Tenzin Tethong taught me to live with humility, compassion, and honesty. Daniel Tangherlini proved to me that more things are accomplished in a group effort. Stephenie Foster said, “Sometimes we just live our lives and don’t question anything.” That doesn’t mean I was inspired to question everything, rather it inspired me not to blindly accept facts. Harden Lang taught me that feminism could be manly too. Sam Farr said, “Try lots of stuff, not stuff that compromises your life…yeah, go try stuff. Run away!” This quote reminded me that while time still exists, I should be doing the things I want to do with it. Congresswoman Tammy Duckworth taught me that overcoming adversity is more than possible. Congressman Don Young taught me to be myself. Congressman George Miller taught me that being open to something doesn’t necessarily mean you have to agree with it. Loretta Sanchez reminded me of how much confidence matters in life and that there aren’t any good reasons not to be confident.
At the Beijing conference in 1997, Hilary Clinton said, “Women’s rights are human rights, and human rights are women’s rights.” This famous statement became an inspiration and influence for many of our interviewees, such as Melanne Verveer and Alyse Nelson. Although I always considered the idea of women’s rights being synonymous with human rights to be an obvious fact growing up, I hadn’t always thought of “women’s issues” to be issues for everyone. In many interviews, the theme of the over-arching beneficial effects of full and equal participation in government and business were discussed; statistics show that in countries with higher percentage of women participation, the quality of water, infrastructure, education, and other vital resources to a society, were significantly better. Learning this made me realize how vital feminism and equality are to society, for society’s sake, not just for women’s sake; feminism is not strictly for feminine gain, it is for the benefit of everyone.
Susan Molinari told us, “Moderation in everything, including moderation.” She told us to live our lives how we wanted instead of how society wants us to. My mother has always told me a similar thing, live life in a balance. It really says to accept all things in moderation, to be open to new things, yet to know your own limits and to realize that after bad often comes good. Bittersweet is not a terrible thing, it is merely a loading zone for whatever comes next. Before I thought that politics was too far away, too frustrating, and full of too much bickering to get anything done. Now it’s not so far away. All in all, this entire trip broadened my view of the political and ethical scheme of Washington D.C. I am glad to see that people actually do good in the world.
Washington D.C. seems so far away from California that we often forget that it is a place, and not just the White House the Capitol building, and the Lincoln Memorial. It is a piece of America with people just like us who are trying to make a difference in the best way that they know how. Not everyone wants to be in congress or even in government for that matter, but what the people in D.C. showed me is that you don’t need to have a plan to make a difference. We all have different aspirations and ideas of how we want to make a difference in this world, but ultimately it all comes down to knowing what we want; what we love, and running with it.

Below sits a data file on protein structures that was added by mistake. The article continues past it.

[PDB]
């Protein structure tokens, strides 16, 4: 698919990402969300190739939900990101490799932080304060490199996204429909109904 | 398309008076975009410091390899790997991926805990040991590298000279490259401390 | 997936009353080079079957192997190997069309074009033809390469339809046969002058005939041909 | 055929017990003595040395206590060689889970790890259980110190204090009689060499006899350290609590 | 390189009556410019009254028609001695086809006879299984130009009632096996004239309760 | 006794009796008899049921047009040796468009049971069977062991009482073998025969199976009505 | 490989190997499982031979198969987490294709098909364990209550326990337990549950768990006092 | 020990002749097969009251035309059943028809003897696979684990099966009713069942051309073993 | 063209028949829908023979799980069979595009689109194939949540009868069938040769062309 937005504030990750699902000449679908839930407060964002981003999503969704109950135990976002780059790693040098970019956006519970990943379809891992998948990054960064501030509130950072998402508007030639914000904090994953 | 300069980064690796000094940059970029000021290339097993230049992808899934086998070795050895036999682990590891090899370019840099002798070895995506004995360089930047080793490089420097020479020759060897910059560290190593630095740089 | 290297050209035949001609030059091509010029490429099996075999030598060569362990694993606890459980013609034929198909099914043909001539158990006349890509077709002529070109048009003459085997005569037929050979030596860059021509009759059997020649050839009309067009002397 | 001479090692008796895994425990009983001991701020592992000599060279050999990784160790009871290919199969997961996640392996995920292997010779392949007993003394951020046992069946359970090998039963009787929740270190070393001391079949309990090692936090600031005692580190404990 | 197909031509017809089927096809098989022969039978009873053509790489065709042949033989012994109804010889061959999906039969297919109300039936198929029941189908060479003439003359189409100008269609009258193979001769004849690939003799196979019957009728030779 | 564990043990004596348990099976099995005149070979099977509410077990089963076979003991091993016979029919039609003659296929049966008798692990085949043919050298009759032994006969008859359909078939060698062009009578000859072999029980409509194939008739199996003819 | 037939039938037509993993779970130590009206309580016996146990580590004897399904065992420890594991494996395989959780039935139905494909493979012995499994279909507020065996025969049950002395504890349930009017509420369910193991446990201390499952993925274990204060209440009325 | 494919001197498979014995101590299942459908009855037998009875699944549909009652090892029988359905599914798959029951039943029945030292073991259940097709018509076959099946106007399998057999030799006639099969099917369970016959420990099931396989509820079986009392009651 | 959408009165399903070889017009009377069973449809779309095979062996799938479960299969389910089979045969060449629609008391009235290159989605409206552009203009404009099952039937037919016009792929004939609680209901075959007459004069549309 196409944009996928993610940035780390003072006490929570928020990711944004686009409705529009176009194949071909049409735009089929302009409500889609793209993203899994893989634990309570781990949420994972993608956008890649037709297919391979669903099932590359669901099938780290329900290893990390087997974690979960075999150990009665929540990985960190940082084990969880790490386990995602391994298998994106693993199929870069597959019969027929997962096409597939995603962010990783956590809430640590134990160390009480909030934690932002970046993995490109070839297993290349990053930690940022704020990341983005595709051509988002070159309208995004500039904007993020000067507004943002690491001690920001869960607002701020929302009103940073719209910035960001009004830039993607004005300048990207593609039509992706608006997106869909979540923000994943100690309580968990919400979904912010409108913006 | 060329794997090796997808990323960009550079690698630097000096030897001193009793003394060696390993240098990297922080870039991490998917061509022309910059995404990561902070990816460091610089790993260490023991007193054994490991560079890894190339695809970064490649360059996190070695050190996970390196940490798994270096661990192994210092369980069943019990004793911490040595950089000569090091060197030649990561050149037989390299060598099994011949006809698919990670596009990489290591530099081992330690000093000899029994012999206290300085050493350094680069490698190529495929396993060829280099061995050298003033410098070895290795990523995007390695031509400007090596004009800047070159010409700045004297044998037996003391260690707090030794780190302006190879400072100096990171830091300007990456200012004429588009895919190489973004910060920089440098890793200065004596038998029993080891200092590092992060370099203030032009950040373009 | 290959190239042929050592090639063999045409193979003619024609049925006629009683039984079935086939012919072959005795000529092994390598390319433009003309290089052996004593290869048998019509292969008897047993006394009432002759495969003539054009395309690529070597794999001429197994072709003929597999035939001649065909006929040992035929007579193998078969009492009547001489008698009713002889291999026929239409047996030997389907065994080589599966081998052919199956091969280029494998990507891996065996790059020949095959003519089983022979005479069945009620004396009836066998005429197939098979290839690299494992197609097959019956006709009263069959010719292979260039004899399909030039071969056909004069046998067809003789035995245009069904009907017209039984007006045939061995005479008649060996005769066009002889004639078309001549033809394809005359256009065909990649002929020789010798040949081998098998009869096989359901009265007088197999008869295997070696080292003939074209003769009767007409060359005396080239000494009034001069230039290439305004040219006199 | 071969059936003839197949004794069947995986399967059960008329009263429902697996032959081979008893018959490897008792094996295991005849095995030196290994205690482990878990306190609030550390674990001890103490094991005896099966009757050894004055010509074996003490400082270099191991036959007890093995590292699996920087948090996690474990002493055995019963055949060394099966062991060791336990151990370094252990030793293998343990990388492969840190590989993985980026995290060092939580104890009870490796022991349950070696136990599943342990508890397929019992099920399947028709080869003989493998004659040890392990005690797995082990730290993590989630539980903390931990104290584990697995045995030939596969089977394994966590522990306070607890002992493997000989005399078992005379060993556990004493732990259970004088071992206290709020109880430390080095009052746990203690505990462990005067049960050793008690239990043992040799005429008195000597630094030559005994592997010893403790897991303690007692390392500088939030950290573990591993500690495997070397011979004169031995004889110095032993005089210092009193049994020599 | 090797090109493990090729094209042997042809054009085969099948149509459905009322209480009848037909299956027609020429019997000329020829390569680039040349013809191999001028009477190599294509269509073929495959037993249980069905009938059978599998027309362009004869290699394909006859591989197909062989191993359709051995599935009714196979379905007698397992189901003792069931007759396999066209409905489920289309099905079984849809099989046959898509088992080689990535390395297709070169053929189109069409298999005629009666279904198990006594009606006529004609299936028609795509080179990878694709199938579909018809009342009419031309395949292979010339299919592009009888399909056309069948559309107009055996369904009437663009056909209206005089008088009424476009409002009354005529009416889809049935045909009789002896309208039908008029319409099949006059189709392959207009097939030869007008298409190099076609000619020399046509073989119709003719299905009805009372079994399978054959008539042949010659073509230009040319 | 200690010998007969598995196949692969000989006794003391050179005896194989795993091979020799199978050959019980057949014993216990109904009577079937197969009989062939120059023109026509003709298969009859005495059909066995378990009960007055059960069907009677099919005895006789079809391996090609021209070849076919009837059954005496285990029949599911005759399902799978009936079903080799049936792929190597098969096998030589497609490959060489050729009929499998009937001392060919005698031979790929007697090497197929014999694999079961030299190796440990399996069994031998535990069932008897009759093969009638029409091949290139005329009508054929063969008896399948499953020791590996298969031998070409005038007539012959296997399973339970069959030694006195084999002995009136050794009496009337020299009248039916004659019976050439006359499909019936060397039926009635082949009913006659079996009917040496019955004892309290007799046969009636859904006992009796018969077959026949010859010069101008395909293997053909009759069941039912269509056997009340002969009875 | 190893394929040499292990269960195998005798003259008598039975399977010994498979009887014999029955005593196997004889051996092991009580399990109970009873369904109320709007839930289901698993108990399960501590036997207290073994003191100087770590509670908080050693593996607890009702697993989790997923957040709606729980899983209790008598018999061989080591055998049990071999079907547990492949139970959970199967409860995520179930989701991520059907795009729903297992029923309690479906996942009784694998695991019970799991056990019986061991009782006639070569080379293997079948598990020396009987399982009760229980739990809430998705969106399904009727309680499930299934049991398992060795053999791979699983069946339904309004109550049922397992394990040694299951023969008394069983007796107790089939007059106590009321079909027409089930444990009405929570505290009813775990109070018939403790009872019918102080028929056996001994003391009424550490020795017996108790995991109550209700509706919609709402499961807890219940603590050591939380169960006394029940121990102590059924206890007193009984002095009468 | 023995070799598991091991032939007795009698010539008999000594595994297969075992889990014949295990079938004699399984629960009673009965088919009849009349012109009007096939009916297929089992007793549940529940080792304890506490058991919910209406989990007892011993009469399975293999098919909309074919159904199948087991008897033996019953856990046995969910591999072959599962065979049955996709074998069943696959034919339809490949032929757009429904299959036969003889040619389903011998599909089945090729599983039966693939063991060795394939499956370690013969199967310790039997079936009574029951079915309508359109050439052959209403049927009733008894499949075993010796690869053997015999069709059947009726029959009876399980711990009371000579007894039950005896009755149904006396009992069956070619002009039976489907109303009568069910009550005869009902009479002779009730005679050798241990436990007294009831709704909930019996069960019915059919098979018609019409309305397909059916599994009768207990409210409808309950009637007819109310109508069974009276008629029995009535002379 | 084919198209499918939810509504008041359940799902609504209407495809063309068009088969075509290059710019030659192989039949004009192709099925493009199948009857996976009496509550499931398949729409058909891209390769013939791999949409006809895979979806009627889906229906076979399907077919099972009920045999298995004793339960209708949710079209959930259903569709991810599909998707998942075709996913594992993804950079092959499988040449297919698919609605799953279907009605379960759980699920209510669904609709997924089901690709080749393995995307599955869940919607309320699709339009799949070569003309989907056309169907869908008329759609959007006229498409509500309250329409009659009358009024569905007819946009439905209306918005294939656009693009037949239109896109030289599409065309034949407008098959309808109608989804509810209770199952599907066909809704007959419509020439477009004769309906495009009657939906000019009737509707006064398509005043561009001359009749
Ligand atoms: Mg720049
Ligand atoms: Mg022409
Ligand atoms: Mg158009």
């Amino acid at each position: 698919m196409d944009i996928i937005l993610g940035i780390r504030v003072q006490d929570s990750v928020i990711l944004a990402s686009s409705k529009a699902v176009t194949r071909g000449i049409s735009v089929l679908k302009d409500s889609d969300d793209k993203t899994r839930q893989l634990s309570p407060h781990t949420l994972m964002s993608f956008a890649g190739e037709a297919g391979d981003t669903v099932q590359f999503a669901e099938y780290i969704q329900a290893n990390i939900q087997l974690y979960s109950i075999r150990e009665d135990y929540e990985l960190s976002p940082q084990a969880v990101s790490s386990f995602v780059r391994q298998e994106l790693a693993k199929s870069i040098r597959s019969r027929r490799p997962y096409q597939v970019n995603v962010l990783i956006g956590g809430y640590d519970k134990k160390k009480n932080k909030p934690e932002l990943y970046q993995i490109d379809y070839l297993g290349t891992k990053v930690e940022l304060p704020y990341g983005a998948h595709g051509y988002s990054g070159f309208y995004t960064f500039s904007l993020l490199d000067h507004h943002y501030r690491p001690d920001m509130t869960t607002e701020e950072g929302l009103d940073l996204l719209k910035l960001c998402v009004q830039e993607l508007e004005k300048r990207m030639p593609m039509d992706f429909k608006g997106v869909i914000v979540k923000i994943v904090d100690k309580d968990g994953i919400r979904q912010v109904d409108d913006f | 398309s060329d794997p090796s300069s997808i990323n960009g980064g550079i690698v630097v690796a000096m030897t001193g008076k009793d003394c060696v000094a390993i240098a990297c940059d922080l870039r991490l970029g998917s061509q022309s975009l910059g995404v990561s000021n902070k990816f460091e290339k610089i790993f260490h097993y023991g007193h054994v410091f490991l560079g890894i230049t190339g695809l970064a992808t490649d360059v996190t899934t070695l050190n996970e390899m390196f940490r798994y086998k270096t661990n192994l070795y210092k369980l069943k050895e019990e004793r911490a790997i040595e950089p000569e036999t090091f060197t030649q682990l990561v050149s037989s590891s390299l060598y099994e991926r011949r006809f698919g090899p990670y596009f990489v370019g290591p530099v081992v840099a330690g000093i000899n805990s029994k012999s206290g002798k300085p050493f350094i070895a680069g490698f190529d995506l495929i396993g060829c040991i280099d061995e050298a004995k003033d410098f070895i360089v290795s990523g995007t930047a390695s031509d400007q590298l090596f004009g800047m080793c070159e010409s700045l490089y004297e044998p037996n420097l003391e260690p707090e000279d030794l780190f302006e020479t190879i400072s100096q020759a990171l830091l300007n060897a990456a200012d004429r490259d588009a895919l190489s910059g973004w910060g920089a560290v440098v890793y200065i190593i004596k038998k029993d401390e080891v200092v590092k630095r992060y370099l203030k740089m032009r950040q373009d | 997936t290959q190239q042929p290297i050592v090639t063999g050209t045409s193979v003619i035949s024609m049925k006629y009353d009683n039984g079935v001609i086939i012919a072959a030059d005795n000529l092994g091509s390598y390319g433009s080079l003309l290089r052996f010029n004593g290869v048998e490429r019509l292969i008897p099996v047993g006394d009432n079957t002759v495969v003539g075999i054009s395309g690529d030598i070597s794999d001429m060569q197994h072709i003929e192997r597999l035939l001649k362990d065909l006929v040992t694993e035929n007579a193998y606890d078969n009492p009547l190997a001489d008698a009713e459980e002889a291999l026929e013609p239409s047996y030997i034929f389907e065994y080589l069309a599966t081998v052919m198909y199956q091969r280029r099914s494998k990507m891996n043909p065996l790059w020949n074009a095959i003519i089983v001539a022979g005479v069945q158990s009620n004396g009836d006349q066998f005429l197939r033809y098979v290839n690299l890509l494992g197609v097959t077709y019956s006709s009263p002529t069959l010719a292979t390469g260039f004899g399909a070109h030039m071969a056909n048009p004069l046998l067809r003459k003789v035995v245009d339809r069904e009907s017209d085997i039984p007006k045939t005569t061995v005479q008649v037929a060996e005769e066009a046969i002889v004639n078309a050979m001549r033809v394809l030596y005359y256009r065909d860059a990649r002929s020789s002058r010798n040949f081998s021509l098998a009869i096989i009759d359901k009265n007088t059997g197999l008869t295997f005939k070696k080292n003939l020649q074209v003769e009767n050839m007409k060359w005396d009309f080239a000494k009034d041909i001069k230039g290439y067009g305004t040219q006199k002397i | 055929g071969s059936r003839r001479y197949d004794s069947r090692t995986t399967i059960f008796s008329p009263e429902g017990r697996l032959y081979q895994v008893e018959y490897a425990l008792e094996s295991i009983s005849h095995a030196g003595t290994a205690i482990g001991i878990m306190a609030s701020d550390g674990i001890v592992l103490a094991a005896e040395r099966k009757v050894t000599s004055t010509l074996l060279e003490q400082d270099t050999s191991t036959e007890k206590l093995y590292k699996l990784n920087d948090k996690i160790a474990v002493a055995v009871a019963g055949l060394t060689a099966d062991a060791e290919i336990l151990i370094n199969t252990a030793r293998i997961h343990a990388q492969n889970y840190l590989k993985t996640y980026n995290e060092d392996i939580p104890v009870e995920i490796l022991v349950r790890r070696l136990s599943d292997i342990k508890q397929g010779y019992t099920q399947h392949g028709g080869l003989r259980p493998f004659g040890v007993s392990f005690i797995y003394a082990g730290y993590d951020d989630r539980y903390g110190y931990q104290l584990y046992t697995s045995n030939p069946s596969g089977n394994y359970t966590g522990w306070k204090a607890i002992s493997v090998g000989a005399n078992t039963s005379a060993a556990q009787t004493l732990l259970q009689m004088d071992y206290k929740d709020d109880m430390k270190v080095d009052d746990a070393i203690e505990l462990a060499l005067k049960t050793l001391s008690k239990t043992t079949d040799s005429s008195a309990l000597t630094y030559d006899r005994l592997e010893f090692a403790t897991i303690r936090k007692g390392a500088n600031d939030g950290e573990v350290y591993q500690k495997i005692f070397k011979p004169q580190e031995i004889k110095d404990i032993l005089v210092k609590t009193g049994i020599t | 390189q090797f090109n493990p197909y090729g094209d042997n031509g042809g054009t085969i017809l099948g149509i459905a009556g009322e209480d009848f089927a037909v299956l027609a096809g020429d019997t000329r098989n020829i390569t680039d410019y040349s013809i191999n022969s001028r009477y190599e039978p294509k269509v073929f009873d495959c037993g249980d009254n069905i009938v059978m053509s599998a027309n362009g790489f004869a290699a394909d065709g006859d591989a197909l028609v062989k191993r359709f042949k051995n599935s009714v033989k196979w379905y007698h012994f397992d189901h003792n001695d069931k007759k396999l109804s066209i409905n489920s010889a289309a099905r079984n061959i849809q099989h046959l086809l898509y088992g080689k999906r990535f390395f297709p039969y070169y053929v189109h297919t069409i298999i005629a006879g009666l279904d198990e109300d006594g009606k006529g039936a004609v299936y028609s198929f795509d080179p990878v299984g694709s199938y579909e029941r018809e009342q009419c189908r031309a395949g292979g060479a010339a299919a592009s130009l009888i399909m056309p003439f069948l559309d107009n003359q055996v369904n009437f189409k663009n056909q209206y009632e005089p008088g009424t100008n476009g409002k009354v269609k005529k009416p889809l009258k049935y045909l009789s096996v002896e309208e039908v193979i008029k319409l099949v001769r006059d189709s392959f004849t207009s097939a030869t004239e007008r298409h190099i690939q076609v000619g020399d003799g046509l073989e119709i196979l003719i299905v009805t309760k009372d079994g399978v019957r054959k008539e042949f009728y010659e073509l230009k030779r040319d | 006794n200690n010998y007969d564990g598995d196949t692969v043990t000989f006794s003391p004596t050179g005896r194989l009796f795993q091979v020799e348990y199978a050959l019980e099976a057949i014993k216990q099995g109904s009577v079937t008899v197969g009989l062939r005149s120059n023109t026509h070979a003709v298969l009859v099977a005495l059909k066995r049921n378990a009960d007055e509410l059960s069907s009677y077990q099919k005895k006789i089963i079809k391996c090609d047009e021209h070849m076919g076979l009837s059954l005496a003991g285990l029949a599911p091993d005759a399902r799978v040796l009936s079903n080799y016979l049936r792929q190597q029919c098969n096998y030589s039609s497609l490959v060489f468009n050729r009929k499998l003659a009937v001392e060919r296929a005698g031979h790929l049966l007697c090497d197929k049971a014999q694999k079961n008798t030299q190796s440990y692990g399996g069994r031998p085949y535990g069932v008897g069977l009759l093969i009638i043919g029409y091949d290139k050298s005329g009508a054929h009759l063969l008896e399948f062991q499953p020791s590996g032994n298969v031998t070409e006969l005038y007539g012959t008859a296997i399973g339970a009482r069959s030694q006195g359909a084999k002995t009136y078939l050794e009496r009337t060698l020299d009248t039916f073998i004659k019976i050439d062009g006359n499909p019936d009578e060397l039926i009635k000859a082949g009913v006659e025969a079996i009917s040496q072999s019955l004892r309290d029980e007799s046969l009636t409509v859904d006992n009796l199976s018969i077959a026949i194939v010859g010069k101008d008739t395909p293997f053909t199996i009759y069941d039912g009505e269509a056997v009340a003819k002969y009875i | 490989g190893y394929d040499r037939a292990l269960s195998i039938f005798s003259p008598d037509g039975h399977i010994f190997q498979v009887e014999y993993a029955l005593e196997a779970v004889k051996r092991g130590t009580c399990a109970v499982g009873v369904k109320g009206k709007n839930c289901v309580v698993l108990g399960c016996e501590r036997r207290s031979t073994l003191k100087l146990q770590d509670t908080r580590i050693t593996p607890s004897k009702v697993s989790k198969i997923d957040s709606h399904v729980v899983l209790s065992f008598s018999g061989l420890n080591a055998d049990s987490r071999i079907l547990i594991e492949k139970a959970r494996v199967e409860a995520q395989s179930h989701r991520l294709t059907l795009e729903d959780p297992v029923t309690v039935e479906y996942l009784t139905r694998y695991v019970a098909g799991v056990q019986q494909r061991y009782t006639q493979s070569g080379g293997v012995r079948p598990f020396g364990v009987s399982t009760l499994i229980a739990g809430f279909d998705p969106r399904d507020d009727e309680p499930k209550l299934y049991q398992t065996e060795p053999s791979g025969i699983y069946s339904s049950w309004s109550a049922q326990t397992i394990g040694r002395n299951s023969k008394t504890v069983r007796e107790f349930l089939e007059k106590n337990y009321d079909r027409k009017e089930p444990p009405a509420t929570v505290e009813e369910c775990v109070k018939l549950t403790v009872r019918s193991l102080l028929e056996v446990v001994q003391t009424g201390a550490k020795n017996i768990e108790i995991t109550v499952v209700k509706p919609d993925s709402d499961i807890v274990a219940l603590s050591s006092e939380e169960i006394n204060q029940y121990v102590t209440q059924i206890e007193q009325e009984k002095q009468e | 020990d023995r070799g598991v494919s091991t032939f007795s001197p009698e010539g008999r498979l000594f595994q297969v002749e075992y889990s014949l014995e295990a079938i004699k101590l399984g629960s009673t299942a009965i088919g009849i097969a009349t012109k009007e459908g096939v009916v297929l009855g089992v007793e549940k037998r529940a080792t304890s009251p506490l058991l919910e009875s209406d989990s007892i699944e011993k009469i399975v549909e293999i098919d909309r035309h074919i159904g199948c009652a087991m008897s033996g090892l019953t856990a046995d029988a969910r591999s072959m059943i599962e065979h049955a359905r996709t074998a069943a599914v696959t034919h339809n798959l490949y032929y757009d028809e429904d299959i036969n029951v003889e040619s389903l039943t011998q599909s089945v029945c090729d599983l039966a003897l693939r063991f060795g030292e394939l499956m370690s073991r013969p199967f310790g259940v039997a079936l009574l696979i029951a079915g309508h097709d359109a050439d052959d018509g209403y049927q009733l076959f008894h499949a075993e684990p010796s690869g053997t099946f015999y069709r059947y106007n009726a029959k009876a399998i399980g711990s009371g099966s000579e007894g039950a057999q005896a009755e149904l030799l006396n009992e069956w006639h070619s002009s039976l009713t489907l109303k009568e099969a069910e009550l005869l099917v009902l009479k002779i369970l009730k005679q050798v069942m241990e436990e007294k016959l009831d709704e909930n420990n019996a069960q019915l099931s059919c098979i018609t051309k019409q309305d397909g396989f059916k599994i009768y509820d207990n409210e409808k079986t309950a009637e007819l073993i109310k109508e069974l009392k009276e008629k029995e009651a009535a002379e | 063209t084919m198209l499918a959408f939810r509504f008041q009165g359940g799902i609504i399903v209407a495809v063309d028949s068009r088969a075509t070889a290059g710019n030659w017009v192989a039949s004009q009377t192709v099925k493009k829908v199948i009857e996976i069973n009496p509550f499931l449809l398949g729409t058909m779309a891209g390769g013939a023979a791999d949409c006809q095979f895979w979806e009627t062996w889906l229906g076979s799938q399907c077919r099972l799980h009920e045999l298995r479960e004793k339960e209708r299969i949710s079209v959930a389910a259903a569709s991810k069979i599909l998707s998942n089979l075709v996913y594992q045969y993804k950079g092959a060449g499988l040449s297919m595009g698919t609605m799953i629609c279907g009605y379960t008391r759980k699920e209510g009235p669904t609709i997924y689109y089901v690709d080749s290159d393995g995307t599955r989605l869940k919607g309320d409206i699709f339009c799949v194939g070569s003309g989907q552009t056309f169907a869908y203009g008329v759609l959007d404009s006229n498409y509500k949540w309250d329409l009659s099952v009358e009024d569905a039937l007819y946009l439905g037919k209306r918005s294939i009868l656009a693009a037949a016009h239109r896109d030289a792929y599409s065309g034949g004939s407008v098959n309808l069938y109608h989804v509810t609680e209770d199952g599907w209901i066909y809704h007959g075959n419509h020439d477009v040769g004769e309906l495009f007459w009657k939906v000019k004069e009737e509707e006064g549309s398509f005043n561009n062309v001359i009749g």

Each person we interviewed was so wise and was not afraid to be wrong or to fail. They know that you will always learn from your mistakes, and that’s where true wisdom comes from. In my life I have seen that if I know the mistakes I’ve made are bad, that owning up to them, and admitting that I was wrong proves to be the best way to make right the wrongs. I know that failing can be hard at times, but if I look at all the opportunities my failures have given me to learn, I can see that I have become a better and wiser person through the hard times that I have faced. Honestly, I don’t think I would ever go back to change them because those little mishaps each help define me as a person and shape me into someone better.
Something that stood out to me was the openness that the people we spoke to had. They truly wanted to answer our questions to the fullest extent, and enjoyed speaking to a group of high-schoolers from California. Whether they spoke with us for 15 minutes or over an hour, they were fully invested during the time they were with us and made sure we knew that.
Reflecting after the trip, I realize how rare our experience was. First, going to DC is rare, interviewing people is very rare, interviewing the people we interviewed is extremely rare, and having the whole experience along with a group of my closest friends is almost impossible. I am so glad that I was able to have such an amazing experience and I will never forget it.
Alyse Neslon said, “A leader is someone who wants to step forward, and take bolds risks because they want change.” This was one of the main themes evident on our trip to D.C.; the role of leadership and the importance of taking bold risks, to bring about change. My preconceptions of the government and D.C. was that it was corrupt, not functioning, and had no dedication to the people of the USA. Those beliefs were partially structured by my lack of knowledge about politics, and what I read in the news. I demonized a part of society because I didn’t quite understand what was occurring everyday. After the trip, I know I was wrong and am more than willing to say that there are many dedicated, passionate individuals in Washington D.C. doing there job.